As a new season for Call of Duty: Warzone 2 and Modern Warfare 2 arrives, I find myself re-living the same feelings I had with the 2019 game and its battle royale spin-off.
My plight is that of any discerning shooter fan; I continue to expect more from Call of Duty, as the series remains happy providing, more or less, what it has been known for since the original Modern Warfare. But where it’s always been easy to write CoD off as a franchise that’s never really been challenged or needed to alter its winning formula, its industry-leading tech and production values make that much harder today.
Consider, if you will, this analogy. Imagine getting a powerful PC or the latest iPhone, only for you to use it just for word processing and playing the occasional Tetris clone: there’s nothing inherently wrong with that, but many would question the need to spend that much money every year on hardware for tasks that use maybe 5% of its power.
This is what it feels like to be enthralled by Call of Duty’s ever-evolving tech, and its increasingly grounded gameplay and aesthetics, only to find that it’s all in the service of: Shipment 24/7 and camo grinds – the same exact thing we’ve been doing for a decade.
It’s not so much this rigid adherence to a dated formula that frustrates me, it’s when Call of Duty ventures into other genres and proceeds to bring its existing baggage along with it, like they’re joined at the hip.
It would be disingenuous to say Call of Duty hasn’t changed in a decade, what with all the battle royale iterations, Tarkov-lite DMZ mode, open-world co-op, and so on. But the moment you dig deeper and start actually playing all that, you’ll find that all these experimental spokes are simply different pockets in which more of the same Call of Duty gameplay exists. It’s like using a pan without washing it, over and over again; sure, you’re cooking a steak now, but it smells and tastes like orange syrup and caramel from the morning’s pancake cookout.
Call of Duty is not interested in charting a new direction for the many modes it adapts. It stops at finding a way for its existing makeup to work within its already loosely-defined parameters.
This season brings a major new update to Warzone 2 battle royale. The mode’s initial release was divisive for introducing a backpack system that slowed down looting considerably, and offered players greater freedom when gearing up.
Sure, it could’ve been a little less clunky, and less forgiving of players who (predictably) went on to stack multiples of the rarest and most powerful items to overpower opponents. But it only needed balance tweaks and smoothing of the UI flow. Not for the whole system to be thrown away.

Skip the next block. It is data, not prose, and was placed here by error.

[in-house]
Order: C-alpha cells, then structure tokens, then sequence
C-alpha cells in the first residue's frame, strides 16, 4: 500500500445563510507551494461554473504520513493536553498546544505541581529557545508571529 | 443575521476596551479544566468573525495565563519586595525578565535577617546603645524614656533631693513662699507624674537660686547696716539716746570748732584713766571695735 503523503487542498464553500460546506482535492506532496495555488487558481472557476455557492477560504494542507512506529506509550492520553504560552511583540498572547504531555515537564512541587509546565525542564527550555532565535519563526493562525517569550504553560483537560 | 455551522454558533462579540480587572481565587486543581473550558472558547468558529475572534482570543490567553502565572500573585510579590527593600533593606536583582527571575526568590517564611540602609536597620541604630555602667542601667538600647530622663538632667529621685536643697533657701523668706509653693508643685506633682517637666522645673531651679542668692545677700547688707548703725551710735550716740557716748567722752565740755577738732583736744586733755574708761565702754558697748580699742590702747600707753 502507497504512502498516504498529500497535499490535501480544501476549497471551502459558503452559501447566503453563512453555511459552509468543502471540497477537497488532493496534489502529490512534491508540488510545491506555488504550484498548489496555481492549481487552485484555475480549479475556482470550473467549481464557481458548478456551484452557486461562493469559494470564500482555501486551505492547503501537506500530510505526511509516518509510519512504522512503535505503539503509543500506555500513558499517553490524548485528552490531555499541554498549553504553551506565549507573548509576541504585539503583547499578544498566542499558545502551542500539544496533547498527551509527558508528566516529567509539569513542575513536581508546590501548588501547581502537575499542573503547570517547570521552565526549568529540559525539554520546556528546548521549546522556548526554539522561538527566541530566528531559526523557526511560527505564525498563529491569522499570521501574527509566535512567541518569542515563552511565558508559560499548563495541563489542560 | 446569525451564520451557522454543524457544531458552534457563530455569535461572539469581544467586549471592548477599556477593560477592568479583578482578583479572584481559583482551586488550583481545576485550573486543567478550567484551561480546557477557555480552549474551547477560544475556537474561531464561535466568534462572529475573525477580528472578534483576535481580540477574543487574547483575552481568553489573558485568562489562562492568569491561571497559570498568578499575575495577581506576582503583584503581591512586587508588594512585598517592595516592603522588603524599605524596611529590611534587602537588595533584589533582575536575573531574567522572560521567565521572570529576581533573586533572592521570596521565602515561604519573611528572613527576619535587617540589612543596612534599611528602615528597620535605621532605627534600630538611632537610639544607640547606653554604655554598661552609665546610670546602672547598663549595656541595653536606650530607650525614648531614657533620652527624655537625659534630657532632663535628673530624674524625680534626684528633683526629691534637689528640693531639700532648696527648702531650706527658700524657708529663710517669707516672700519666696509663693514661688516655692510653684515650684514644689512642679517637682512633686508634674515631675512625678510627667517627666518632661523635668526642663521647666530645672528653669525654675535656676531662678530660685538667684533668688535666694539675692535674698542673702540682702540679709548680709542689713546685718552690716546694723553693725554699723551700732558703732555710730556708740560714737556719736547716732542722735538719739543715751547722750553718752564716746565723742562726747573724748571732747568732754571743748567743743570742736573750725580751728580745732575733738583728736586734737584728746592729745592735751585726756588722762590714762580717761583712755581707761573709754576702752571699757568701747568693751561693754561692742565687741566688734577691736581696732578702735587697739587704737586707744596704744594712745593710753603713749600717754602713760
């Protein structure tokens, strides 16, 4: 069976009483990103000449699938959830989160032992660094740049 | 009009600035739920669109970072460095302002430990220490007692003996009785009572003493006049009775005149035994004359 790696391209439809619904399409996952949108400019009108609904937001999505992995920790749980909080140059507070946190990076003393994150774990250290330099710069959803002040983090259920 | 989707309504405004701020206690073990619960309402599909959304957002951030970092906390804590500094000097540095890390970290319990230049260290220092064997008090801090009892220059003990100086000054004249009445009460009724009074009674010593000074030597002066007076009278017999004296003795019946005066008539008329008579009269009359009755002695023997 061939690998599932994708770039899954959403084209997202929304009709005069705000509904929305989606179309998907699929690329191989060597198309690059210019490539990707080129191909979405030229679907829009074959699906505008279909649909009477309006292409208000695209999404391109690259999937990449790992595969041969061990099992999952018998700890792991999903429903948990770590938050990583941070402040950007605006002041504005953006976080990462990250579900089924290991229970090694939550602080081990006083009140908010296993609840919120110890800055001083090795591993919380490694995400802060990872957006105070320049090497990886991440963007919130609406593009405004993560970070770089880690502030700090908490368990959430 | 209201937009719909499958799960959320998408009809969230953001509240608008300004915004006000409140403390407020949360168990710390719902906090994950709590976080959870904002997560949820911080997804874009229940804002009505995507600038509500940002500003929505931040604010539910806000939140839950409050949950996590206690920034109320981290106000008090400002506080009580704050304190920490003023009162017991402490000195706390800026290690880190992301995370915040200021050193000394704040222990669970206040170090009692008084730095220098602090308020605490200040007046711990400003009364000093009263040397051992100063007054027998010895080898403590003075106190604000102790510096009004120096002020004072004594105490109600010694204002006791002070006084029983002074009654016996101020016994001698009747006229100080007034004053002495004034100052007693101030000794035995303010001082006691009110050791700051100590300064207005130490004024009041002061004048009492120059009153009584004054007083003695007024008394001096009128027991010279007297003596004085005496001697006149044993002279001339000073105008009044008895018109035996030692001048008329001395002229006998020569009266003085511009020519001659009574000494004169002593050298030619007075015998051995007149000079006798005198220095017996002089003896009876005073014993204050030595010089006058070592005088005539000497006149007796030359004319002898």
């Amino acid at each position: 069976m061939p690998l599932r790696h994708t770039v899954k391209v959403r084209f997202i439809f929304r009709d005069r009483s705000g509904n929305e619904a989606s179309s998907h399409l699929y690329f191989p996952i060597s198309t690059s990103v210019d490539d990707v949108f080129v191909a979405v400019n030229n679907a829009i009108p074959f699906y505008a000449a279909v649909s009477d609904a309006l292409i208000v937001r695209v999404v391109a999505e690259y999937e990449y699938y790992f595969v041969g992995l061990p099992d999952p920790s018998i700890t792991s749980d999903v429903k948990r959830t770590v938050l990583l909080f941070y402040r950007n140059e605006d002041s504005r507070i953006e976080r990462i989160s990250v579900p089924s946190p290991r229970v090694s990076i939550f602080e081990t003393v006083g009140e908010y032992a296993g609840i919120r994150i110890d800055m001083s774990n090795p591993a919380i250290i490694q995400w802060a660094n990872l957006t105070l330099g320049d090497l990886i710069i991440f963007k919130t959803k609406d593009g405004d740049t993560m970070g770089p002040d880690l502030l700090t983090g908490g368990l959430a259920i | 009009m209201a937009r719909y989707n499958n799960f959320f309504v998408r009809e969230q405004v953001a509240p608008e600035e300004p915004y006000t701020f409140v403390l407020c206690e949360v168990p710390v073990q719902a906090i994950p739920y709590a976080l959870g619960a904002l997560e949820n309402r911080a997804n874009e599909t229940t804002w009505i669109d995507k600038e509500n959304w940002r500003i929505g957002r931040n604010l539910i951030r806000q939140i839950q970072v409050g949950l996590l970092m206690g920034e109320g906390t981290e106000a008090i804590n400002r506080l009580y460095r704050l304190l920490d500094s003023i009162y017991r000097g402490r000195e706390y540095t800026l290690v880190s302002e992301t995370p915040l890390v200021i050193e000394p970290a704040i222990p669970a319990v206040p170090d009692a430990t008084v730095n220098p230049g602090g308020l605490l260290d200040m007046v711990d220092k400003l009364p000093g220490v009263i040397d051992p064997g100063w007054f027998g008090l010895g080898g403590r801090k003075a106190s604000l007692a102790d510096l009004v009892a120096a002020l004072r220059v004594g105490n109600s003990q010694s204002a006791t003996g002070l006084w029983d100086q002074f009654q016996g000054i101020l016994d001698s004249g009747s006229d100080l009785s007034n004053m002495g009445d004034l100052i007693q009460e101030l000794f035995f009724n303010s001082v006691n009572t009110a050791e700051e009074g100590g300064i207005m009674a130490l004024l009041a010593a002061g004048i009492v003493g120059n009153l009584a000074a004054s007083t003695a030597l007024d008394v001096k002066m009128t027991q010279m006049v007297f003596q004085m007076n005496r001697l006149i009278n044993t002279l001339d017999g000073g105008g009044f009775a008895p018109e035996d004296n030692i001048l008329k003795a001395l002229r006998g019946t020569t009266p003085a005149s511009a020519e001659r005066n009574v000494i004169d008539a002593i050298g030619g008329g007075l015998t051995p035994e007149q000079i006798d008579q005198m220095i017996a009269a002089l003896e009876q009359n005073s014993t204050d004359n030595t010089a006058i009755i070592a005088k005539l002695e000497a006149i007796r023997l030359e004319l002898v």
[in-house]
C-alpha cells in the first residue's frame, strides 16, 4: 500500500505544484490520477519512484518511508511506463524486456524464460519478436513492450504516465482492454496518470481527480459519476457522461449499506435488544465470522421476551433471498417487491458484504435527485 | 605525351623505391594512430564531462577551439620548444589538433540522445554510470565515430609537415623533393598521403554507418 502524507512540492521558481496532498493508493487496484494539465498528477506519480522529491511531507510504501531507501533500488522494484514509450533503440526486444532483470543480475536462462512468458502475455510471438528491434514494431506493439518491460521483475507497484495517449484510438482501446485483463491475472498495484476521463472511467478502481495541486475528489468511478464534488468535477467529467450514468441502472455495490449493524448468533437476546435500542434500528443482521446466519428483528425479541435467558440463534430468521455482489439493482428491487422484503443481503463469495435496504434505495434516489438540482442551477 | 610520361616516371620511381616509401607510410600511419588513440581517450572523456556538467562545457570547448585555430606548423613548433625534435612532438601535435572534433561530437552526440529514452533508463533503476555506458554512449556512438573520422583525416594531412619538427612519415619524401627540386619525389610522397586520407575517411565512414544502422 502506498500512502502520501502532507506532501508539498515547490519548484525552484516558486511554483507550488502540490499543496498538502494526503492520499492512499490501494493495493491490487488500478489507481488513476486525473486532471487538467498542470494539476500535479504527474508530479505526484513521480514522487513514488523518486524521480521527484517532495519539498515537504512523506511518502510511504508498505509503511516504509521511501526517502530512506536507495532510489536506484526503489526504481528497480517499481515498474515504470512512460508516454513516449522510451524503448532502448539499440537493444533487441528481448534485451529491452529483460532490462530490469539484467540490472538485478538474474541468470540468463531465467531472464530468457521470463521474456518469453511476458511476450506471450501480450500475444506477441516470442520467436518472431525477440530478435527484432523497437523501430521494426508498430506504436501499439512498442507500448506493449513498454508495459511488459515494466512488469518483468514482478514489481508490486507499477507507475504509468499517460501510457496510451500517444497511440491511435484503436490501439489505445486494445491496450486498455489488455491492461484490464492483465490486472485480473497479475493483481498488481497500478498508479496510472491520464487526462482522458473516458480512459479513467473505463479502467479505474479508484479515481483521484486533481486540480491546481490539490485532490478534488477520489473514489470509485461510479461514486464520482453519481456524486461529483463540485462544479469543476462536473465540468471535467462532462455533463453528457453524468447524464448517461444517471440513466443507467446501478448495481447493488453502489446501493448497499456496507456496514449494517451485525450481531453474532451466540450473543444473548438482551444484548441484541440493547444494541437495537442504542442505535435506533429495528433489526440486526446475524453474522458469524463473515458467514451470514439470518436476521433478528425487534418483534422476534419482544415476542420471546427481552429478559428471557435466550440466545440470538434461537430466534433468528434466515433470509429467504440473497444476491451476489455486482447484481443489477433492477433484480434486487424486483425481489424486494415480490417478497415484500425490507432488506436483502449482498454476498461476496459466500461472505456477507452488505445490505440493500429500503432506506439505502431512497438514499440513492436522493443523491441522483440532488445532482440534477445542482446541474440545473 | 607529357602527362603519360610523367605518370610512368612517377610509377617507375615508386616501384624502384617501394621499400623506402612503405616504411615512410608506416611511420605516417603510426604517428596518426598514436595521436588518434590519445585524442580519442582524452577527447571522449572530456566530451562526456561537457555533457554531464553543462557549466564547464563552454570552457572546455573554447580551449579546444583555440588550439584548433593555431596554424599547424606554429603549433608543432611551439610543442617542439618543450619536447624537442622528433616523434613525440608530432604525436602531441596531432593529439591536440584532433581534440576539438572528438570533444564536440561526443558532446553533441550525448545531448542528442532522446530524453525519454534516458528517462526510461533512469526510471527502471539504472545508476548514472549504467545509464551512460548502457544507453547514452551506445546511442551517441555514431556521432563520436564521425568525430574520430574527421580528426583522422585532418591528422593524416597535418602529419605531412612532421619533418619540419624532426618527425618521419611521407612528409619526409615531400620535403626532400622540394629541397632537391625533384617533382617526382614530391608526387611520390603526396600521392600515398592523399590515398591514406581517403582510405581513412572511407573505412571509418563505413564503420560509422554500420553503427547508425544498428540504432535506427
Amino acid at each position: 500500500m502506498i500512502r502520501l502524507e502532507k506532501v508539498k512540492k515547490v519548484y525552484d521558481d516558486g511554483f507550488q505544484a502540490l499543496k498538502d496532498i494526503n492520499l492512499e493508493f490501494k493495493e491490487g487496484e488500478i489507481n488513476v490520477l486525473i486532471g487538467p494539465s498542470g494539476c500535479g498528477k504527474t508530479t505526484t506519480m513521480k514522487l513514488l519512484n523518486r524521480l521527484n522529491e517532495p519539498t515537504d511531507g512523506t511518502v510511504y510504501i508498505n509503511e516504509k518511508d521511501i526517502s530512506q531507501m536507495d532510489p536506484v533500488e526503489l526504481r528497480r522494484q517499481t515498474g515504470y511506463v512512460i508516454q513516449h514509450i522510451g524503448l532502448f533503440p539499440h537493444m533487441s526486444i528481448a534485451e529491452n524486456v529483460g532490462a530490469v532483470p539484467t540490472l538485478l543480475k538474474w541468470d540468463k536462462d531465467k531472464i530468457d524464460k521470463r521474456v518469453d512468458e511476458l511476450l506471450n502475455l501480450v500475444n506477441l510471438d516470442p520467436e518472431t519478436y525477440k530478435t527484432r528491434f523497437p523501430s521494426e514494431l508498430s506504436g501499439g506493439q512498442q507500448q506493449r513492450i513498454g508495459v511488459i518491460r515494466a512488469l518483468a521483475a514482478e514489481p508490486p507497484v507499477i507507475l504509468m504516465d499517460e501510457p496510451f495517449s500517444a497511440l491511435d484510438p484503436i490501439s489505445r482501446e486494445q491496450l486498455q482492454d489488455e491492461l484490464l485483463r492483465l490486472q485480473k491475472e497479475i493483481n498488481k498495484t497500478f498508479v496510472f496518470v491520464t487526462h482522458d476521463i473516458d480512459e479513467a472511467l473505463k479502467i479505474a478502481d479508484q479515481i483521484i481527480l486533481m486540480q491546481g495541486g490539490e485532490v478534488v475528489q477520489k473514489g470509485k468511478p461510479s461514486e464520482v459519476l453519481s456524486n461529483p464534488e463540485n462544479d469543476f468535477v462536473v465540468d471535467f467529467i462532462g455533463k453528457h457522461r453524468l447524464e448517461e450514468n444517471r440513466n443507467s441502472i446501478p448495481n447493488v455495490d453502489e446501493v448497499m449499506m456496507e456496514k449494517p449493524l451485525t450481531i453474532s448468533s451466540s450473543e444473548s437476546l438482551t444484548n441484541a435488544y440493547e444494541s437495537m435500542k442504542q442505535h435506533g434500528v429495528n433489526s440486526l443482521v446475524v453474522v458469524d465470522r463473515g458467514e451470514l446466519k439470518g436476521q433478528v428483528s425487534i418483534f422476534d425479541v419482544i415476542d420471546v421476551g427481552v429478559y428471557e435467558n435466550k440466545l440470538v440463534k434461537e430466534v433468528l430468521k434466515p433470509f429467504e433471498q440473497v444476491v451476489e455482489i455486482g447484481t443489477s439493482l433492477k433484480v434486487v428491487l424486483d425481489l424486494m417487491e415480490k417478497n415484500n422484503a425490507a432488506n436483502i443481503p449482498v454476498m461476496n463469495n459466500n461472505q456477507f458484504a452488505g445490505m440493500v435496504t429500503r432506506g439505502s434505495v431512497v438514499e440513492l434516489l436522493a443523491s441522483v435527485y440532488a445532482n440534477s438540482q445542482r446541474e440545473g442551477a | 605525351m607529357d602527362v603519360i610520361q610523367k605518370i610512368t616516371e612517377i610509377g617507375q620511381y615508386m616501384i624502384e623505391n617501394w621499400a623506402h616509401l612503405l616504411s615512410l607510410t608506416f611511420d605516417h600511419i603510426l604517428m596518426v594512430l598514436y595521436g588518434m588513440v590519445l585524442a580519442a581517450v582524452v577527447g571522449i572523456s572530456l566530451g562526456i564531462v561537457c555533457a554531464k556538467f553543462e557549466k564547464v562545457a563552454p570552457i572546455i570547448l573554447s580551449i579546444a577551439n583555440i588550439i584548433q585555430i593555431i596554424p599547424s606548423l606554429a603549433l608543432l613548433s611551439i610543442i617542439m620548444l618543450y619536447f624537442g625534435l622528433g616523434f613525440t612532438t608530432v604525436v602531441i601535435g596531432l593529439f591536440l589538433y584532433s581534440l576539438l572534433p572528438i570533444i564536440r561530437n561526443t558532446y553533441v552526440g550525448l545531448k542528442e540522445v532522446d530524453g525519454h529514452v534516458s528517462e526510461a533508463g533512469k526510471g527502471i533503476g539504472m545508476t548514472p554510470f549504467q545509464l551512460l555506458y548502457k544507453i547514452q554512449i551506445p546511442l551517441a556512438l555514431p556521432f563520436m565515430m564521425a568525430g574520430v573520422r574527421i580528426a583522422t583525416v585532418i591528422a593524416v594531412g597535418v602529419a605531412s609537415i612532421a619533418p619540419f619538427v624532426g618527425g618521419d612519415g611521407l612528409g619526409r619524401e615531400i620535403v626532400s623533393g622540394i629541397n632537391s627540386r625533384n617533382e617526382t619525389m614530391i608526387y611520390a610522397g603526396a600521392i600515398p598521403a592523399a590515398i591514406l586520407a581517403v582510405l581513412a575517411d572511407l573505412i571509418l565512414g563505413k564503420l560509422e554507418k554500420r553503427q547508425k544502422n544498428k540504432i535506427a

The “new” looting system is simply the one from Warzone, where items pop up out of boxes like candy out of a pinata, scattered around the floor in a manner that never looked authentic to the grounded and gritty game that Warzone is.
Infinity Ward wanted floor loot to matter, particularly weapons. Its solution was admittedly half-hearted already, but it reduced how often players attained their perfectly-tuned weapons and loadouts.
Loadouts could be acquired by taking part in server-wide events that all-but-guaranteed players will have to fight over them. Those looking to avoid that risk still had the option to be the first to clear an AI-guarded Stronghold. Though that too carries its own risks, they might have been more manageable. Or predictable.
Then, there was the option to simply buy a primary weapon outright – not an entire loadout – from any of the Buy Stations around the map. Even those shops had varying inventories and limited quantities of items, all decisions intended to push players to explore and engage with the random nature of battle royale rather than sidestep it completely.
Season Two does not build on any of that, and instead scraps the entire thing to make it work just like it did in the original Warzone. The goal, once again, is to amass enough cash as quickly as possible to get fully equipped for the fight, bringing us back to the mind-numbing predictability of the original Warzone.
It is quite telling that those changes, which I never felt went far enough to making Warzone 2 an interesting a battle royale mode anyway, only lasted a few brief months before they got removed completely.
There’s even a new smaller map for players who miss the chaos of Warzone’s Resurgence, ensuring that Warzone 2 operates as mere facelift of the old Warzone. Sure, you can swim now and lean out of cars, but Infinity Ward and Raven needed to find ways for all those new mechanics and cool tech to be relevant, not simply throw up their hands and set back the clock.
And that’s really the travesty of it all. Imagine if DMZ created a more accessible Tarkov that didn’t also have killstreaks, or any of Call of Duty’s unnecessary baggage. There’s a version of battle royale that’s true to the mode’s nature, more unforgiving and less predictable, one that isn’t just content with providing the same damn CoD experience on a larger map. Maybe breaking the yearly release cadence will get us there.